# CSC410 Assignment 2 constraint solvers solution

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Problem 1 (30 points)
In this problem, you will experiment with giving two different encodings to the same problem, and comparing
their performance. The learning objective is to gain an understanding that there are many ways to encode
a problem as a constraint solving problem, and some are better than others.
The At-most-k constraint on n (n > k) variables (X1, . . . , Xn) is noted ≤k (X1, . . . , Xn) and satisfied iff
at most k of the X1, . . . , Xn variables are true.
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Naive encoding Devise a simple encoding for the At-most-k constraint, and implement it in the naive(literals, k)
function.
• The function should return all the clauses of the encoding that ensures at most k literals in the list
literals can be true.
• You are not allowed to create any new variables for the encoding in this function.
Encoding using a sequential counter Sinz [?] introduced an encoding for the At-most-k constraint by
encoding a sequential counter that counts the number of Xi that are true. For more details on why this
encoding works, you can read the original paper, but this is not required for the assignment.
To encode ≤k (X1, . . . , Xn), this encoding introduces (n−1)∗k new variables {Ri,j |1 ≤ i < n, 1 ≤ j ≤ k}.
Below is the conjunctive normal form of the encoding:
¬X1 ∨ R11
Vk
j=2 ¬R1,j
Vn−1
i=2 ((¬Xi ∨ Ri,1) ∧ (¬Ri−1,1 ∨ Ri,1))
Vn−1
i=2
Vk
j=2(¬Xi ∨ ¬Ri−1,j−1 ∨ Ri,j ) ∧ (¬Ri−1,j ∨ Ri,j )
Vn−1
i=2 (¬Xi ∨ ¬Ri−1,k)
∧(¬Xn ∨ ¬Rn−1,k)
1. Implement this encoding in the sequential_counter(literals,k) function in q1.py. The function
should return all the clauses of the encoding that ensure at most k literals in the list literals are
true.
2. Compare the performance of the two encodings and write a short paragraph in the comments in q1.py
to explain which encoding performs better depending on n and k, if there is one.
To help you, a small test function has been implemented in q1.py. You can execute the script q1.py
with three arguments: E is 0 to use your encoding, 1 to use the sequential encoding. N is the number
of variables and K is the number of variables that have to be set to true (0 < K < N).
python q1.py E N K
If your encoding is correct, the response should be PASSED in (-)s, where the “- ” will be replaced
with the running time (in seconds) of the solver to solve the encoded constraints.
Note that the test function encodes the constraint ensuring exactly k variables are true, not the
weaker constraint at-most-k. To do so, it calls your implementation of at-most-k twice, with different
arguments.
Note that the goal of the test function is to encode the constraint that exactly k variables are true. It
achieves this by reducing the goal to a combination of results from two calls to your implementation
of at-most-k.
Problem 2 (30 points)
Hidato is a famous puzzle game. You may have already played this game on your phone. If not, the time
has finally come for you to know about it:
https://en.wikipedia.org/wiki/Hidato
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Input format The partially completed grid is provided to you with – standing for each blank cell to be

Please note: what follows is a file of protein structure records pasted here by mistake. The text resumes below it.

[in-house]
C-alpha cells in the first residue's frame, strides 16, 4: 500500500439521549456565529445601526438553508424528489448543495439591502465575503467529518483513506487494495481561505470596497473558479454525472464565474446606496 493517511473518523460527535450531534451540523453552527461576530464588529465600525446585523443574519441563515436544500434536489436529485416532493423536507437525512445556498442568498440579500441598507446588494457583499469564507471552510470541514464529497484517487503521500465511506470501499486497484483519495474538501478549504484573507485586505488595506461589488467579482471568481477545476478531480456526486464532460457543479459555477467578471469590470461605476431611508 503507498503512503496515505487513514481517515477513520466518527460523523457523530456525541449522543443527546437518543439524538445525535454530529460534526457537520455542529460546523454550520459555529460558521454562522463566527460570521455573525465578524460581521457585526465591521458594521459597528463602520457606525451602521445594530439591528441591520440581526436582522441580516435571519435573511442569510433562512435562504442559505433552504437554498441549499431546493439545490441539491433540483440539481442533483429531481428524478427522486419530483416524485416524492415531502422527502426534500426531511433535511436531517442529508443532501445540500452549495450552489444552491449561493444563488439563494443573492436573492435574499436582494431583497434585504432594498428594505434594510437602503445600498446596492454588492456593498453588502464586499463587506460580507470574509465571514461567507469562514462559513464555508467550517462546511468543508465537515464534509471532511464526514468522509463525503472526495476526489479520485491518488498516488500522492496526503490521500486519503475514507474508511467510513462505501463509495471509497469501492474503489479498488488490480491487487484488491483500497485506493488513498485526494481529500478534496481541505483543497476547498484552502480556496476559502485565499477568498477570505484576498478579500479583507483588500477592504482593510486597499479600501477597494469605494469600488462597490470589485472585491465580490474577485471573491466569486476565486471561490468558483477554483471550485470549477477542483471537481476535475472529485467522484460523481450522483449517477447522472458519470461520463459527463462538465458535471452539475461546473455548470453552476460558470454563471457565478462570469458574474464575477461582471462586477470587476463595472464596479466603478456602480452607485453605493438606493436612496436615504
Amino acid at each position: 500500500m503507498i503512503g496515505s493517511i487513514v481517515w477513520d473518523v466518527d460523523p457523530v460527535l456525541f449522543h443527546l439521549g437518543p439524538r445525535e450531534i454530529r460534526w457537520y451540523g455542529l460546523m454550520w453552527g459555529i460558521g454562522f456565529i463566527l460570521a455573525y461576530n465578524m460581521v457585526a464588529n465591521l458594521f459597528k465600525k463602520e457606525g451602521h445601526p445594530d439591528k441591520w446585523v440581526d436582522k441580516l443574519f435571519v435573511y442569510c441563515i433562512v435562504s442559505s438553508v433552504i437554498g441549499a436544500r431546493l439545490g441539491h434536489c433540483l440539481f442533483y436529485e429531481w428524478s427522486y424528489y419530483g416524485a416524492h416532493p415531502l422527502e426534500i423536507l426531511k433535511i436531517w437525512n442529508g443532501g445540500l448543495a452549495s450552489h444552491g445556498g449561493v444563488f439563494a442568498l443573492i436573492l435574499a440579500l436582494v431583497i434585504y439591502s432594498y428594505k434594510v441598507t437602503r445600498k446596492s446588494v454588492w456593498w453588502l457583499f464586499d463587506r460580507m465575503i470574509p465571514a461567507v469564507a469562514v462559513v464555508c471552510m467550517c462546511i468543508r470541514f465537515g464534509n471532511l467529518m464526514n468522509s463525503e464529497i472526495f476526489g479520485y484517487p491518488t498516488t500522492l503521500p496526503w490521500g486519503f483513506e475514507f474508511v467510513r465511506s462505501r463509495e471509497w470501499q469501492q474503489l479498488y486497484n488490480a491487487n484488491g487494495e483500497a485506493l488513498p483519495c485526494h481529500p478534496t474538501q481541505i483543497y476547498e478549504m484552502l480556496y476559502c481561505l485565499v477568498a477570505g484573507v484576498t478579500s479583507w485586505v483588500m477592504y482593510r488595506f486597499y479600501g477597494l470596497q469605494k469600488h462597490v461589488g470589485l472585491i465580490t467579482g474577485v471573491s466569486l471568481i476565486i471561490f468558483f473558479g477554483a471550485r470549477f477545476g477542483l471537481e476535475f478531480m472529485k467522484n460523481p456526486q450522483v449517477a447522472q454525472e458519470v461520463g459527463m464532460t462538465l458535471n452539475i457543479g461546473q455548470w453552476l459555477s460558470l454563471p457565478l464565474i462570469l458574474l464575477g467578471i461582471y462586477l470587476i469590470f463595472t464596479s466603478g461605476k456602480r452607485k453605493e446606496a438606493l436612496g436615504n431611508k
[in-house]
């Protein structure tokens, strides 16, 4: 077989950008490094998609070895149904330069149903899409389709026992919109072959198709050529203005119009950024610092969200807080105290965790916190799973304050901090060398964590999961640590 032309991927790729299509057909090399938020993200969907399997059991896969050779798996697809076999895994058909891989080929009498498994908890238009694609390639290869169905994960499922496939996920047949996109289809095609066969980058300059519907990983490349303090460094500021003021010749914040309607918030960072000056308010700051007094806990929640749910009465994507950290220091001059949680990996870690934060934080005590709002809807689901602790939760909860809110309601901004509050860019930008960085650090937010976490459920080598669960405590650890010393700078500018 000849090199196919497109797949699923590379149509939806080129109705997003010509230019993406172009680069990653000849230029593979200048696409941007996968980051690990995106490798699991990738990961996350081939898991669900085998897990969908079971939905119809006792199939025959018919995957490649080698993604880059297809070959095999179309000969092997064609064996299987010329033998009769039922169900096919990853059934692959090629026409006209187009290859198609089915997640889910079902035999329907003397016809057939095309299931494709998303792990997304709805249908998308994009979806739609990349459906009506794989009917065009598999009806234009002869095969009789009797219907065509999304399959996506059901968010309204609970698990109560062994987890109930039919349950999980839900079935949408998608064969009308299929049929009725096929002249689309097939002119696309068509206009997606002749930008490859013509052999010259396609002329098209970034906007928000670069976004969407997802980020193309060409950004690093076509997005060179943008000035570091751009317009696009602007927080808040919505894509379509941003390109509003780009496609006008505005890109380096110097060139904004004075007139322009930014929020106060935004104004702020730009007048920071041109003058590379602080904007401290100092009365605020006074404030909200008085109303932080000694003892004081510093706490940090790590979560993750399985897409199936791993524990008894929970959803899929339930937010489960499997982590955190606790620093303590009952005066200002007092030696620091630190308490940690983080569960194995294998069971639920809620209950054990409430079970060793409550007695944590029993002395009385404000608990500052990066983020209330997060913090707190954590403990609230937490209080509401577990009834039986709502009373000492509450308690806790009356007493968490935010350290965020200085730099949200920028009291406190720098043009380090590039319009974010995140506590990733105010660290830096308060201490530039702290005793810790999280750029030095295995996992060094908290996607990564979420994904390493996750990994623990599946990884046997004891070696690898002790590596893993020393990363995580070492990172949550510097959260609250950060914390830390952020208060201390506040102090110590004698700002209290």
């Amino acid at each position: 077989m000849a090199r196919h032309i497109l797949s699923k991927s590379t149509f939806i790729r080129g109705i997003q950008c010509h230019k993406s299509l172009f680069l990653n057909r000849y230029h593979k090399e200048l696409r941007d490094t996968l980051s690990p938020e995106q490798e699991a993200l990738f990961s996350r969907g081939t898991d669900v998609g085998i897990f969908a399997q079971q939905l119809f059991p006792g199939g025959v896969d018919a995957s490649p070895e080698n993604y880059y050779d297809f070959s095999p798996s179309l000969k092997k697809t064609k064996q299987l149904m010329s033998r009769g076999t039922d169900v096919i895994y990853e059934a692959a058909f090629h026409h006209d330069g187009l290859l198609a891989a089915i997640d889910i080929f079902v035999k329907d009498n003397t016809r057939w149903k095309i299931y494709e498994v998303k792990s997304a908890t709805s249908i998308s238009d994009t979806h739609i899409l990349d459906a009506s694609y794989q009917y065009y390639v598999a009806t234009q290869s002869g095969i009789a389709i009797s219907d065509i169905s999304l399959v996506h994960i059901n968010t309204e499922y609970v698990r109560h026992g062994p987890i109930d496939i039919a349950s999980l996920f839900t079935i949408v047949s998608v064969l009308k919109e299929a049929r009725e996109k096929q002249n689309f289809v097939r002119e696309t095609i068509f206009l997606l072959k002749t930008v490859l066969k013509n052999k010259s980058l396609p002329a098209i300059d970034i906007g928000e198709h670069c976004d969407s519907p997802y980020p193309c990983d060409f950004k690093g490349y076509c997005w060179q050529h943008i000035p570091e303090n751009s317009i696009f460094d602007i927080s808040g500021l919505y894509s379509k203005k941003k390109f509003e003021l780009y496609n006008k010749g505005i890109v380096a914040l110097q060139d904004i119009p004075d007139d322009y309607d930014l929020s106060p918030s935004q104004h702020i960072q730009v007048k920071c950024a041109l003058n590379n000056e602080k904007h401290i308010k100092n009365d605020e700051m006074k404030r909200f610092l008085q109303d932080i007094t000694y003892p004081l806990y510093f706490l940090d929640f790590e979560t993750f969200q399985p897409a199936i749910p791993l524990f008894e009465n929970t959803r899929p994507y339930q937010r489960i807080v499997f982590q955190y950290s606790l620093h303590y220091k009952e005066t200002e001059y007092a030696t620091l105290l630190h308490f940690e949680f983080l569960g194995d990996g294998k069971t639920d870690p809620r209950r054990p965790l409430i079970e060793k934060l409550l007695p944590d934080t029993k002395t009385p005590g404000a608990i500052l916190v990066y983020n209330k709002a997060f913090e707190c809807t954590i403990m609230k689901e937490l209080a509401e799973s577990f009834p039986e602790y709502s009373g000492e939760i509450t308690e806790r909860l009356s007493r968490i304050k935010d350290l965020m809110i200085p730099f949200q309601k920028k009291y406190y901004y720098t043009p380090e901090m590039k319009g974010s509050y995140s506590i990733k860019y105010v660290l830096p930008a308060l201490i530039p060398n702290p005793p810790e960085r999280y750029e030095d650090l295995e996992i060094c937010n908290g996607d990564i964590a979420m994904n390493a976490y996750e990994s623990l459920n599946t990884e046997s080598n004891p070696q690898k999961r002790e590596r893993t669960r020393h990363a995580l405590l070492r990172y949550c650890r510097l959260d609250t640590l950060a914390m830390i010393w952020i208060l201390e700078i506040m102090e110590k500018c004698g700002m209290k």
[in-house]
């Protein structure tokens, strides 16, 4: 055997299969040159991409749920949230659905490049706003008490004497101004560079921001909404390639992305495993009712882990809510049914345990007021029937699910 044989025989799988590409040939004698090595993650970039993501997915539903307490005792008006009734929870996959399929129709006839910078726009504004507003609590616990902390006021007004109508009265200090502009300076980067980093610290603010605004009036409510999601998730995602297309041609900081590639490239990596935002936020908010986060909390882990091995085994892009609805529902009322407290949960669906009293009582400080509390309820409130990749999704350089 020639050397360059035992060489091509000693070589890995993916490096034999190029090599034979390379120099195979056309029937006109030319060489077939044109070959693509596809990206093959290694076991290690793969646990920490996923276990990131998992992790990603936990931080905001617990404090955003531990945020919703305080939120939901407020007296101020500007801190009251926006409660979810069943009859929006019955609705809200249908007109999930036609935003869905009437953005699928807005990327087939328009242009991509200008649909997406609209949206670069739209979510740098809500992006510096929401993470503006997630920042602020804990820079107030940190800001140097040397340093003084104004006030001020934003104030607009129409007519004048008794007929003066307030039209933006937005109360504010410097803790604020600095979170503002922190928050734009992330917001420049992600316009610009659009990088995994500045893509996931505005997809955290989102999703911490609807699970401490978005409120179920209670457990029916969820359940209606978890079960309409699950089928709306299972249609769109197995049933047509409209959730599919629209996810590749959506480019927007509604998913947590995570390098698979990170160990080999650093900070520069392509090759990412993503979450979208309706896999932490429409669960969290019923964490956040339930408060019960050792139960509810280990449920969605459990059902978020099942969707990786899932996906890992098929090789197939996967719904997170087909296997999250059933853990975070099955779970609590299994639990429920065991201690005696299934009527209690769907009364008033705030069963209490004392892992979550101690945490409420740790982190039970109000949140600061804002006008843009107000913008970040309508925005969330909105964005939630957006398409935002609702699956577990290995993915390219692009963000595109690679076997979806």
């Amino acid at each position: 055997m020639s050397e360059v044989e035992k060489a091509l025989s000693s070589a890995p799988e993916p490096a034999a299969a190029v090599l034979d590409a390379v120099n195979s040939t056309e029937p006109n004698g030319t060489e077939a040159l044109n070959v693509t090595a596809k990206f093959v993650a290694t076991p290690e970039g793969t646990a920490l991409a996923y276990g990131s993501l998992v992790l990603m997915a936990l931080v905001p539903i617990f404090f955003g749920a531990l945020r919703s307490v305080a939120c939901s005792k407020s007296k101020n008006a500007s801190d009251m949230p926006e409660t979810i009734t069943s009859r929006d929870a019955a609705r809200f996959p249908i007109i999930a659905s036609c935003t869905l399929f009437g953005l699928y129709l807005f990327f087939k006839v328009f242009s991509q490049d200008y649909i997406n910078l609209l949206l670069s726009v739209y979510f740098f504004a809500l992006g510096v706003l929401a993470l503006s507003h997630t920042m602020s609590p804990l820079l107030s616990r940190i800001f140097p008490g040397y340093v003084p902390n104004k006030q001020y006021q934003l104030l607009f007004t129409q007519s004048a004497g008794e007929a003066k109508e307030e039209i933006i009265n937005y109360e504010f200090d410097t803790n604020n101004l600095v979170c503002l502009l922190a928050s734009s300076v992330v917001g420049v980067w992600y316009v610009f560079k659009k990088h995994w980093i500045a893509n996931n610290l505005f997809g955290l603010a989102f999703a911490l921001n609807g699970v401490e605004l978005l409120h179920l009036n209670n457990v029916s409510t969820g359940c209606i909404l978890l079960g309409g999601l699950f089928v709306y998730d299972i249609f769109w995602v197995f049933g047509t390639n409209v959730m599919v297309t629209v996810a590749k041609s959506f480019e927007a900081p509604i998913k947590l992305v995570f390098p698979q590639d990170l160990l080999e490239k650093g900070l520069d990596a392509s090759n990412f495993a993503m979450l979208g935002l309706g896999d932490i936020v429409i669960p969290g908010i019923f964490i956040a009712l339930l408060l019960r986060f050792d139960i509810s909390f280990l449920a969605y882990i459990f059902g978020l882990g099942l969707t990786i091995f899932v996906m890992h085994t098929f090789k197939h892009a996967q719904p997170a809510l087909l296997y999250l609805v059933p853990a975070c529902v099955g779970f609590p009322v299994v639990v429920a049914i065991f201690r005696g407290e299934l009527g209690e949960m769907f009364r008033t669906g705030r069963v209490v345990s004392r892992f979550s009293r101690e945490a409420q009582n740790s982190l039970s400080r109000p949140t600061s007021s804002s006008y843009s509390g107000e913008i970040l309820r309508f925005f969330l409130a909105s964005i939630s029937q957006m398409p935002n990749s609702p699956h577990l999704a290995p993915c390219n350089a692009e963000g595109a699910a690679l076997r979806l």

filled with a number, and * for blocked cells (that are not to be filled with a number). Each symbol two
symbols is separated by a single space. Each line of the puzzle is written in a separate line of the input file.
For example, the input file:
* * 7 6 – * *
* * 5 – – * *
31 – – 4 – – 18
– 33 2 12 15 19 –
29 28 1 14 – – –
* * – 24 22 * *
* * 25 – – * *
Has the following solution, represented in the same format:
* * 7 6 9 * *
* * 5 8 10 * *
31 32 3 4 11 16 18
30 33 2 12 15 19 17
29 28 1 14 13 21 20
* * 27 24 22 * *
* * 25 26 23 * *
The function parsing the input grid is provided in q2.py.
The goal of this problem is to use the SMT solver to produce a solution for any given instance of the puzzle.
You may use the theory of your choice to formulate a Hidato puzzle solver using Z3’s Python interface. You
will complete the function solve(grid) in q2.py such that the function answers:
Given a partially completed grid, is it possible to complete the grid obeying the rules of Hidato?
If the answer is no, then simply output None. If the answer is yes, then you need to output the completed
grid.
You are not allowed to use more variables for z3 (using Int() or Bool()) than there are cells on the grid.
Problem 3 (40 points)
The goal of this problem is to solve Hidato again, but this time without the power of SMT. For this instance,
we want to limit ourselves to a SAT solver only. The encoding will naturally be less high level and less
intuitive in this case.
The specification of the output is precisely the same as stated in Problem 2, but you will complete the
function solve(grid) in q3.py this time which only permits you to use Boolean variables.
Problem 2 vs Problem 3
You are asked to redo the same problem in two different encodings, precisely so that you get a sense how
different the solutions (encodings) can be. The constraints put in place in each case are there to make sure
that you do not recycle an idea from one solution to the other, but rather rethink and resolve the problem
given the context.
In class, we discussed how a computation model can be built around a SAT/SMT oracle. In both instances
of Hidato, your wrapper code should have polynomial time complexity on the input size to produce the
encoding (which itself should also be polynomial on the input size). Considering that Hidato is known to be
NP-Complete, this effectively forces you to use the solver properly since any algorithmic solution to Hidato
without the SAT/SMT oracle must have super-polynomial complexity.
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